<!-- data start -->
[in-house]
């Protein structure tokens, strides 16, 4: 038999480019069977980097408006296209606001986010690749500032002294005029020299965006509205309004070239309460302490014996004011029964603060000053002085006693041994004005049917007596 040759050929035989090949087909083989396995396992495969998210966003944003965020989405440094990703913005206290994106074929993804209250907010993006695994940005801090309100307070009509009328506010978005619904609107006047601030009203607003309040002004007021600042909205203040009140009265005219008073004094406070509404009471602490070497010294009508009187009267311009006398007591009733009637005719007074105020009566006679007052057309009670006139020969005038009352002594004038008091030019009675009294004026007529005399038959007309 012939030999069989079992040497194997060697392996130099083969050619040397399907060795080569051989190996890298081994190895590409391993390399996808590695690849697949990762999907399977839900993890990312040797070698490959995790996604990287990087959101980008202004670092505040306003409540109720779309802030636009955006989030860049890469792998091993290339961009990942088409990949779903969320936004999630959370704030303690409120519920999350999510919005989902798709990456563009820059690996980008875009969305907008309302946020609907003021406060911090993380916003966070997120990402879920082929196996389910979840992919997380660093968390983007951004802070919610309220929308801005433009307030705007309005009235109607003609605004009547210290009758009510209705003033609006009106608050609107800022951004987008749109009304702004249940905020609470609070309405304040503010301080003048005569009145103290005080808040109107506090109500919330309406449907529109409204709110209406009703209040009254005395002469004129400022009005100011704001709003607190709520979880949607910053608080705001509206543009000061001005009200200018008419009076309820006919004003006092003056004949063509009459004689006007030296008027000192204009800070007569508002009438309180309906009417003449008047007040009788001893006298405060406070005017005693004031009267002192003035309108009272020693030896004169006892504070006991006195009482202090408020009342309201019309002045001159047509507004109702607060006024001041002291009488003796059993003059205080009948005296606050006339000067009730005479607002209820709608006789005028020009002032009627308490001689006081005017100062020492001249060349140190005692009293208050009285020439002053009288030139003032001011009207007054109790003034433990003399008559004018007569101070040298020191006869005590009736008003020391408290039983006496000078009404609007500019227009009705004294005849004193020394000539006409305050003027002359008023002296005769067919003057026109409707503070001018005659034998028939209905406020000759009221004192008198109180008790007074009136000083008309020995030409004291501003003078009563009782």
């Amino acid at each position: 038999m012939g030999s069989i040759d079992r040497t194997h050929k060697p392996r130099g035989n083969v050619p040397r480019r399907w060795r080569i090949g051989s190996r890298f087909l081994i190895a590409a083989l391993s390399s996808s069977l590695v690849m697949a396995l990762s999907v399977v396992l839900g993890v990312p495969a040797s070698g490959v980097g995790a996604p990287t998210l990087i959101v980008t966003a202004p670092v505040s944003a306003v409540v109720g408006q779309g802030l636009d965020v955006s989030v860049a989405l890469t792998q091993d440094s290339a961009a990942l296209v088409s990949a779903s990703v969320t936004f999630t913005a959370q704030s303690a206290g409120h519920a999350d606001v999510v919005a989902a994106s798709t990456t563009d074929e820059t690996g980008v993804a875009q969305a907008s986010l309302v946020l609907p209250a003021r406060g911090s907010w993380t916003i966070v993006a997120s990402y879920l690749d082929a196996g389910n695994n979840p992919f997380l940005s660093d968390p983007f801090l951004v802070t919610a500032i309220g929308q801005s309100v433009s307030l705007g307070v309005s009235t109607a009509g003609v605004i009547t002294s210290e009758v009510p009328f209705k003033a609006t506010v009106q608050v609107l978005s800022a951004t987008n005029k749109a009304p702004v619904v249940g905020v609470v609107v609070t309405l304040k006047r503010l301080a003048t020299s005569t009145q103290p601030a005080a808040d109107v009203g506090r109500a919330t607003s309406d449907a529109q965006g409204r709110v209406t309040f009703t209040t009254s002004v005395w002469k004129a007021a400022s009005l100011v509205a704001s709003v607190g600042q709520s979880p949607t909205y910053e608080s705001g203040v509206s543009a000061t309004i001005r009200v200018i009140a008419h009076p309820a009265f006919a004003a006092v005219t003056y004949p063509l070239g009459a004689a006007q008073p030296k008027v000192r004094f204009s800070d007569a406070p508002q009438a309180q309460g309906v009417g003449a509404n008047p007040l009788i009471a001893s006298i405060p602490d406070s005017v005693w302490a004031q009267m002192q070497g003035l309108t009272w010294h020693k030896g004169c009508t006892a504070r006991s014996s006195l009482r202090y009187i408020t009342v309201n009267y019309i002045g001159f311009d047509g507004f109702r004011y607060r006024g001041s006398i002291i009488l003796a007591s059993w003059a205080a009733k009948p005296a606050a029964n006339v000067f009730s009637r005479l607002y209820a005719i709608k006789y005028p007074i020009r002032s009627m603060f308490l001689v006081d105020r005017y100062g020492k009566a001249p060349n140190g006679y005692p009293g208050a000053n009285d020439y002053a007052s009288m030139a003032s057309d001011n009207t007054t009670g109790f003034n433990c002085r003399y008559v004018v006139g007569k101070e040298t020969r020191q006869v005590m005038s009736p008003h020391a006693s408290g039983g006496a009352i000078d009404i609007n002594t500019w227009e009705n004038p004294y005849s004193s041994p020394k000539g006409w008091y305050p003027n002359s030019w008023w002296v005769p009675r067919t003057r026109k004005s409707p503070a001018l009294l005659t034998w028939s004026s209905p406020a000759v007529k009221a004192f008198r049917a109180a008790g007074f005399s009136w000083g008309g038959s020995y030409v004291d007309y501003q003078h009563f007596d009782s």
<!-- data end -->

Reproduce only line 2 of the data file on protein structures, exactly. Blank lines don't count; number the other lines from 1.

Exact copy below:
């Protein structure tokens, strides 16, 4: 038999480019069977980097408006296209606001986010690749500032002294005029020299965006509205309004070239309460302490014996004011029964603060000053002085006693041994004005049917007596 040759050929035989090949087909083989396995396992495969998210966003944003965020989405440094990703913005206290994106074929993804209250907010993006695994940005801090309100307070009509009328506010978005619904609107006047601030009203607003309040002004007021600042909205203040009140009265005219008073004094406070509404009471602490070497010294009508009187009267311009006398007591009733009637005719007074105020009566006679007052057309009670006139020969005038009352002594004038008091030019009675009294004026007529005399038959007309 012939030999069989079992040497194997060697392996130099083969050619040397399907060795080569051989190996890298081994190895590409391993390399996808590695690849697949990762999907399977839900993890990312040797070698490959995790996604990287990087959101980008202004670092505040306003409540109720779309802030636009955006989030860049890469792998091993290339961009990942088409990949779903969320936004999630959370704030303690409120519920999350999510919005989902798709990456563009820059690996980008875009969305907008309302946020609907003021406060911090993380916003966070997120990402879920082929196996389910979840992919997380660093968390983007951004802070919610309220929308801005433009307030705007309005009235109607003609605004009547210290009758009510209705003033609006009106608050609107800022951004987008749109009304702004249940905020609470609070309405304040503010301080003048005569009145103290005080808040109107506090109500919330309406449907529109409204709110209406009703209040009254005395002469004129400022009005100011704001709003607190709520979880949607910053608080705001509206543009000061001005009200200018008419009076309820006919004003006092003056004949063509009459004689006007030296008027000192204009800070007569508002009438309180309906009417003449008047007040009788001893006298405060406070005017005693004031009267002192003035309108009272020693030896004169006892504070006991006195009482202090408020009342309201019309002045001159047509507004109702607060006024001041002291009488003796059993003059205080009948005296606050006339000067009730005479607002209820709608006789005028020009002032009627308490001689006081005017100062020492001249060349140190005692009293208050009285020439002053009288030139003032001011009207007054109790003034433990003399008559004018007569101070040298020191006869005590009736008003020391408290039983006496000078009404609007500019227009009705004294005849004193020394000539006409305050003027002359008023002296005769067919003057026109409707503070001018005659034998028939209905406020000759009221004192008198109180008790007074009136000083008309020995030409004291501003003078009563009782």